We shall see how things go for Marvel and if we are on the cusp of some big editorial shake-up just as before too long it will become apparent what the long-term outlook (e.g. surviving into 2019) is for Wizard World. For now though, it seems despite how much I hate the term, the other shoe has dropped for both these companies and the news is quite disconcerting. Who would think DC would be having such a good month in comparison to Marvel considering they had to own-up to keeping a sex-monster gainfully employed for way too many years?

Thursday, November 16, 2017

I'm Worried About Wizard World Conventions and The Company in General Too

I have previously gone to a number of the Wizard World conventions held in Saint Louis. I am excited for the upcoming one in February and have already applied to attend it as press. Therefore, when I read news that their financial forecasts are getting increasingly dreary/bad that makes me concerned. Between posting lots of losses, having legal issues with a former executive (lawsuits ain't cheap) and the disconcerting idea to bring their defunct magazine back, I worry that something will delay or cancel the show being held the first weekend in February.

I personally hope that Wizard can have a good rest of 2017 and have a great 2018 as anyone from the company I've ever interacted with has been great and the shows tend to be good fun.

Tuesday, November 14, 2017

Rant-Reviews: Imagining What If?

Let's Imagine...
Sometimes comic-books ask, "What If?" with Marvel even having had a line of comics at various times asking that. I thought it might be fun to review some books that ask that question about some subject or topic and shall do so now...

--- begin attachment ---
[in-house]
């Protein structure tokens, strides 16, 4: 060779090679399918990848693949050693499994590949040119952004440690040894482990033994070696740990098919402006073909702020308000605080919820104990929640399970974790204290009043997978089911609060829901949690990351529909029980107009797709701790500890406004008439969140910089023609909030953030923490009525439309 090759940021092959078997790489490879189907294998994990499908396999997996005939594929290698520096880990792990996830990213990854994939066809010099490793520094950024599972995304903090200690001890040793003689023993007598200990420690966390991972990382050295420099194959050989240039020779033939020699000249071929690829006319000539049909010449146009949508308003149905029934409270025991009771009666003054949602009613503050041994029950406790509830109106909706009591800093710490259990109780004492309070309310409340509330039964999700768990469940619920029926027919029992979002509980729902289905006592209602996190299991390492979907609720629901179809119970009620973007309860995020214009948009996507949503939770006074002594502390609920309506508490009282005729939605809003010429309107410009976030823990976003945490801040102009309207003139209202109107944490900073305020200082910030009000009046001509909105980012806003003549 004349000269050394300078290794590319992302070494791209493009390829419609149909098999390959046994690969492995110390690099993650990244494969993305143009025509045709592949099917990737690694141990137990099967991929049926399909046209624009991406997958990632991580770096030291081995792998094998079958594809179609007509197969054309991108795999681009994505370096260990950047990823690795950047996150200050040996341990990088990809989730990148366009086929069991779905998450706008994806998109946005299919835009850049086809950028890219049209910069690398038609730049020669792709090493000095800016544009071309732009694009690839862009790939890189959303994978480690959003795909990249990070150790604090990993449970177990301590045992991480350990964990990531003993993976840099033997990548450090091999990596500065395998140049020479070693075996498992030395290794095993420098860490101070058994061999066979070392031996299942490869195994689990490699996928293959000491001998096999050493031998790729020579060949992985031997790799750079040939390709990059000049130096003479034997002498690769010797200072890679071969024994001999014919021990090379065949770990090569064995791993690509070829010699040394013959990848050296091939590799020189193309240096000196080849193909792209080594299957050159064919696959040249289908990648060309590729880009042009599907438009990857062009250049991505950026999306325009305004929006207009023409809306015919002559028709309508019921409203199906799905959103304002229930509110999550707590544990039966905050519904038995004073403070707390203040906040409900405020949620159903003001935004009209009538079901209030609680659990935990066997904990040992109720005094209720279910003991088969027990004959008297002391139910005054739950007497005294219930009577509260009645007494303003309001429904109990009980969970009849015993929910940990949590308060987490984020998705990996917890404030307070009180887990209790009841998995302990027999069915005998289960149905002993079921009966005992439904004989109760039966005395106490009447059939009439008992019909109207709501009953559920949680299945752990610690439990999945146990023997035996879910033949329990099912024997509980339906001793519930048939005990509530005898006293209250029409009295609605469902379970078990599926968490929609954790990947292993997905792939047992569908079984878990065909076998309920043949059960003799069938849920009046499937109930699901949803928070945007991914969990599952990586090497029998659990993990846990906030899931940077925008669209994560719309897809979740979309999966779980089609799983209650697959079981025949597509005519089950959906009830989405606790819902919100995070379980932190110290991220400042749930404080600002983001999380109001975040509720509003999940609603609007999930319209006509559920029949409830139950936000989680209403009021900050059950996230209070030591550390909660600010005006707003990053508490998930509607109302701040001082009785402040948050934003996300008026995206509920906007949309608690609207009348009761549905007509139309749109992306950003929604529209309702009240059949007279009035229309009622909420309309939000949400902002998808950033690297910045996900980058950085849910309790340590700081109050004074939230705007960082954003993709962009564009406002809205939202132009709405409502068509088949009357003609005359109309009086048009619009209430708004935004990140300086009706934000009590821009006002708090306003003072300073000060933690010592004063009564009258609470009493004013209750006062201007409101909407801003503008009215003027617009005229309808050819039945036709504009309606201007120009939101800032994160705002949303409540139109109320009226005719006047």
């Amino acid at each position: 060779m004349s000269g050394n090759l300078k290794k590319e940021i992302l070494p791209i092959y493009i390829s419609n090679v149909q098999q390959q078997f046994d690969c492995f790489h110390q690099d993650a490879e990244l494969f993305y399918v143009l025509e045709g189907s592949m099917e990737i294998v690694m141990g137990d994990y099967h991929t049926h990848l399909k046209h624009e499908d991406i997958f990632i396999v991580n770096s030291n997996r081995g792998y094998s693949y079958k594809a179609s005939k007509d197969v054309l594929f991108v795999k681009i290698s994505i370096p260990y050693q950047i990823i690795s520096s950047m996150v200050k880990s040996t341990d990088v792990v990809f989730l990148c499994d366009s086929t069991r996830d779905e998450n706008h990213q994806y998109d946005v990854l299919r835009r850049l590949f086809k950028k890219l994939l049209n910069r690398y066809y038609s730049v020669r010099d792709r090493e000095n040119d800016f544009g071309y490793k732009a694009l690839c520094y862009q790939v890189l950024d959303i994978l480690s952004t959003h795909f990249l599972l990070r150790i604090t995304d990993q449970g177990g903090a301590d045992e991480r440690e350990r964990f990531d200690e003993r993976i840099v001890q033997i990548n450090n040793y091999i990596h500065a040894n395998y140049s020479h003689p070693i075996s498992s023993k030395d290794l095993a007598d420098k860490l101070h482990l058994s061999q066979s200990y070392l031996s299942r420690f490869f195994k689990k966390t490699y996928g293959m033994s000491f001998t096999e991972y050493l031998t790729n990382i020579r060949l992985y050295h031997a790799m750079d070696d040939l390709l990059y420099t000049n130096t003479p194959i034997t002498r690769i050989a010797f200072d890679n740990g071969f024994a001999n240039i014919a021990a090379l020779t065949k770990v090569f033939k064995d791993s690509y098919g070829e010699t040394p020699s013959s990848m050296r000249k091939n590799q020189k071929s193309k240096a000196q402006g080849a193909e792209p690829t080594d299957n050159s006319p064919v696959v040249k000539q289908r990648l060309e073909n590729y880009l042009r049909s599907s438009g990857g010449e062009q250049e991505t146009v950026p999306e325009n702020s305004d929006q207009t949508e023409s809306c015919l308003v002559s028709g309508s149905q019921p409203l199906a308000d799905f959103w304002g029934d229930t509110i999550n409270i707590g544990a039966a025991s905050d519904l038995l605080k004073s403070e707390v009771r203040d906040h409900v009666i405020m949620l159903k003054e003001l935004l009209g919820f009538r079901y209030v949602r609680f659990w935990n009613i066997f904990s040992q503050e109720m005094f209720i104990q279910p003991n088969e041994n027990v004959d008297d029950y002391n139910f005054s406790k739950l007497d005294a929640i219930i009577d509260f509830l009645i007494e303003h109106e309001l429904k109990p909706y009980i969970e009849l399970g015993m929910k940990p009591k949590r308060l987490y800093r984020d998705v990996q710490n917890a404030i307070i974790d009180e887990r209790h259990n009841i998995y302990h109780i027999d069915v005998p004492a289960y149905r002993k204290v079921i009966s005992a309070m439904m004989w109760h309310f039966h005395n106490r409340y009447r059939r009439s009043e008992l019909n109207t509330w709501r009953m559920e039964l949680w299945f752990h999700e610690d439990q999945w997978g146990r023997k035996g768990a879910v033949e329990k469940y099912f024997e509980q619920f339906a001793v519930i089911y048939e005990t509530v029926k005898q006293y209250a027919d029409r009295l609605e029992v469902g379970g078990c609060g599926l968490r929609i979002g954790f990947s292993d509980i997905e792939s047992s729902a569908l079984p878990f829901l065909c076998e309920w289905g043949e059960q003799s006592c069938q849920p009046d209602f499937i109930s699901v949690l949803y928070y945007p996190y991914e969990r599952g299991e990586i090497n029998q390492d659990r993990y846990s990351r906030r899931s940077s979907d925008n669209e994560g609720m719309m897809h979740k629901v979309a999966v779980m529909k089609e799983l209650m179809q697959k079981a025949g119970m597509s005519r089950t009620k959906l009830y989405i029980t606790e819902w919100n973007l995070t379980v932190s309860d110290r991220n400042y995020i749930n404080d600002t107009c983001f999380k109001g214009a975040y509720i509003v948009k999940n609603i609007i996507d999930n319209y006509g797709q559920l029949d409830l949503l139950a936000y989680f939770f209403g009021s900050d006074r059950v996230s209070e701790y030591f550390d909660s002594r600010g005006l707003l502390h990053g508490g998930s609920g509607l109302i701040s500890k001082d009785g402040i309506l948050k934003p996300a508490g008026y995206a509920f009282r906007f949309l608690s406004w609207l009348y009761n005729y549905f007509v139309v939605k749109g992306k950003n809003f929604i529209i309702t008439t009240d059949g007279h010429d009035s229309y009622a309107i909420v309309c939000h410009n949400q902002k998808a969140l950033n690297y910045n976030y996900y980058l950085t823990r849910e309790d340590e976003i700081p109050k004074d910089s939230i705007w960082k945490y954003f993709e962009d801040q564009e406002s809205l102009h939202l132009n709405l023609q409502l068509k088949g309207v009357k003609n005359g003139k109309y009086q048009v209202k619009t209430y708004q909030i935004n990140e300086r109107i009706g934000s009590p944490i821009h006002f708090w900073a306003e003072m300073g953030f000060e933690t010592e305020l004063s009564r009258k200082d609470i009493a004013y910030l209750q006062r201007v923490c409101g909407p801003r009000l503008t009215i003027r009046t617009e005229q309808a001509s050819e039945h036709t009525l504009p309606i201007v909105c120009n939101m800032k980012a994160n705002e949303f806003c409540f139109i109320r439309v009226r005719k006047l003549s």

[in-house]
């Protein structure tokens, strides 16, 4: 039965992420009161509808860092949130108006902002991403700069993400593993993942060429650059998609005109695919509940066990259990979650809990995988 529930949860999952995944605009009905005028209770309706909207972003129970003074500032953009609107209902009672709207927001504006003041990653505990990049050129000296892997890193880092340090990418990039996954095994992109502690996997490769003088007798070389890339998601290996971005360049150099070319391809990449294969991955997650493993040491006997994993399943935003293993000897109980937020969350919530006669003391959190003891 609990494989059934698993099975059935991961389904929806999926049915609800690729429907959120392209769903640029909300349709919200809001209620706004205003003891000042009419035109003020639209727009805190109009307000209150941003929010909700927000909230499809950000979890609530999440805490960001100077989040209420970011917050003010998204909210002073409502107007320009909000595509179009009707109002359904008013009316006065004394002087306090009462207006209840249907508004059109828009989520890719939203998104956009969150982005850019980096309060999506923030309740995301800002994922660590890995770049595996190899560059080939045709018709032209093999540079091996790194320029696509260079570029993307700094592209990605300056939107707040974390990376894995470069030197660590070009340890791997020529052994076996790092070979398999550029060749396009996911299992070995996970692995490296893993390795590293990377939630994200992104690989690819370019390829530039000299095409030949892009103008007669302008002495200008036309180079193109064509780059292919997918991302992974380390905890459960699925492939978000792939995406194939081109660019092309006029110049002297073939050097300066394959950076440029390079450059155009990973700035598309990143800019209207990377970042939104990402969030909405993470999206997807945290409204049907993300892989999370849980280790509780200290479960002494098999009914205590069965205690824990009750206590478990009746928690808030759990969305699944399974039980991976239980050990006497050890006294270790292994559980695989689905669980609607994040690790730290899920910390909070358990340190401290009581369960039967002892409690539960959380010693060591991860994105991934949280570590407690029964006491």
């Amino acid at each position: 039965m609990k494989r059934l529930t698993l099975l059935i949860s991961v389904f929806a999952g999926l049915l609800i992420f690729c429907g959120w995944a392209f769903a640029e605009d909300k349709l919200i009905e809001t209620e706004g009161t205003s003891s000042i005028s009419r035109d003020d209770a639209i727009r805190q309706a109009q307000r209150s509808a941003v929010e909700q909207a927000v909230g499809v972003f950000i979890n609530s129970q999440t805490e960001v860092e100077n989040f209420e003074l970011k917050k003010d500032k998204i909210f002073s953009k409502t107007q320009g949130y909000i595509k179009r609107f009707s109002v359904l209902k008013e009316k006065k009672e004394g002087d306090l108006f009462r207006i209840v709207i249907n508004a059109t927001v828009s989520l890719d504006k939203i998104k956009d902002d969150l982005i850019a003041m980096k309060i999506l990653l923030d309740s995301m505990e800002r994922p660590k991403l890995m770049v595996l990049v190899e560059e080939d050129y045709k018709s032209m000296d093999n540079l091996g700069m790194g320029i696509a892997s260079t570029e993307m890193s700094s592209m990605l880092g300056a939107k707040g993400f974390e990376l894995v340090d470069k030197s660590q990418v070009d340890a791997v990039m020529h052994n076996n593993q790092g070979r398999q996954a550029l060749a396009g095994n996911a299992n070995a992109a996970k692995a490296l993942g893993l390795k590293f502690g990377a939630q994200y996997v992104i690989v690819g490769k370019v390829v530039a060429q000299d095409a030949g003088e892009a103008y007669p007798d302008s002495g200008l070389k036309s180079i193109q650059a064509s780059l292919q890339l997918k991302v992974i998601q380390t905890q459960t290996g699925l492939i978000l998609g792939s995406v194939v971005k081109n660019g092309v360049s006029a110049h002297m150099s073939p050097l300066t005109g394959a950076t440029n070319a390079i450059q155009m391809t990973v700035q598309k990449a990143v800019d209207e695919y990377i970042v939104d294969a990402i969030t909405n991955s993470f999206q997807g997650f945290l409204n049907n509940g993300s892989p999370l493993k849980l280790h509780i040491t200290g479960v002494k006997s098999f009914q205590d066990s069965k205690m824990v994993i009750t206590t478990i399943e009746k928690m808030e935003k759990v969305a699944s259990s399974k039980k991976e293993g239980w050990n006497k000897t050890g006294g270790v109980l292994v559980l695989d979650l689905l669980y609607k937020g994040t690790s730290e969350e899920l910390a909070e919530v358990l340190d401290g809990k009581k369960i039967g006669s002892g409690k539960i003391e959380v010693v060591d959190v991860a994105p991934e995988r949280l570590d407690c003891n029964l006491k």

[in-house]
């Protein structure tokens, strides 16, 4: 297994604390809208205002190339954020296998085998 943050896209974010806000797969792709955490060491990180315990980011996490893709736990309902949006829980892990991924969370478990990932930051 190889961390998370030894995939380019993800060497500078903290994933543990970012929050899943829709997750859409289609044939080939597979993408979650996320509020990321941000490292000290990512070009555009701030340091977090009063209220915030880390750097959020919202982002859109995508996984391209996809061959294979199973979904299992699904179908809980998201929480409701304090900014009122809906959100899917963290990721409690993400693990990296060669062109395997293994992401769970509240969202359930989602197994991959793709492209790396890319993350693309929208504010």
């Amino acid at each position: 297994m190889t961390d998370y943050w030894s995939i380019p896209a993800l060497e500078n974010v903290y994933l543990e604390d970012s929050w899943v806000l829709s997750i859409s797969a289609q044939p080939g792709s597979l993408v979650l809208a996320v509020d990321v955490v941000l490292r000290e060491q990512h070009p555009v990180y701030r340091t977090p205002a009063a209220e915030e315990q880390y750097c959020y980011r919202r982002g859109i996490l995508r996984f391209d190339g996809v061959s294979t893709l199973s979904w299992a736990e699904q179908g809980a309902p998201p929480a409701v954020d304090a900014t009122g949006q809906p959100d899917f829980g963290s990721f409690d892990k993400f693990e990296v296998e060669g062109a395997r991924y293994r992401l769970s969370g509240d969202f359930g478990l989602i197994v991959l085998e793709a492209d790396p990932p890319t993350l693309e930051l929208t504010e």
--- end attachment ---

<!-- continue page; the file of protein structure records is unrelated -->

Asking the Questions
1985: Black Hole Repo #1
What if the Cuban Missile Crisis Had Led to Nuclear War?
Published by Heavy Metal, this comic takes place in a 1985 where the Cuban Missile Crisis ended in nuclear war and much of the planet was wrecked, causing countries to take to space and colonize the Moon. President Ronald Rump of the United States keeps saber-rattling and making it possible there will be further war but our protagonists don't really care about Earthly-politics as they are just a repo crew who take-back spaceships that don't get paid-off on time. It's a fun introductory issue full of action, jokes, and as the name of the President hints, some political allegory. I liked it and see a lot of potential for it to grow into. You can buy this first issue at Things From Another World, MyComicShop, or via eBay.
3.5 out of 5 stars.

Port of Earth #1
What if Aliens Asked Us to Open a Refueling Station?
This is quite the concept coming to us from Image Comics, the idea is that aliens come to Earth and they don't really come in peace or war, they just have a business proposition. Spaceships that run on water need to refuel while flying through the galaxy and if we let them use Earth as a gas-station of sorts they'll end our energy crisis for us by teaching us how to use our own water. Earth of course accepts and over a period of years things get rocky as some alien visitors go into the general populace and violence erupts. This leads to a security force of sorts being created and we get to witness them going about a usual day of business.

I feel like this comic would have benefited from being a special double-sized issue as a good half of it is dedicated just to laying-out the story and background, which is fascinating but allows scant time for us to get to know any characters or watch conflicts develop. I am for sure intrigued and chomping at the bit to read the next issue, but again, if this had been just a little bit longer I might be even more satisfied. Grab yourself a copy at MyComicShop, on eBay, or get it at Things From Another World.
4.5 out of 5 stars.

Solar Flare Season 2 #1
What if a Solar Flare took out all our Electronics?
The previous six issues of this series from Scout Comics (so, the first season) focused on a group of people as they dealt with how a solar flare has knocked-out all our electronics and the result is the country beginning to descend into chaos with one militia posing an extra-large threat to everyone's safety.  This issue takes us back in time a bit to show us what life was like for one of the characters in the series before the Flare hit. It is interesting as that is exactly how the first season started with a different person as well. It's a solid book and provides a nice look at how people on a smaller-scale might handle such a large world-altering event. Buy it on eBay or at Things From Another World.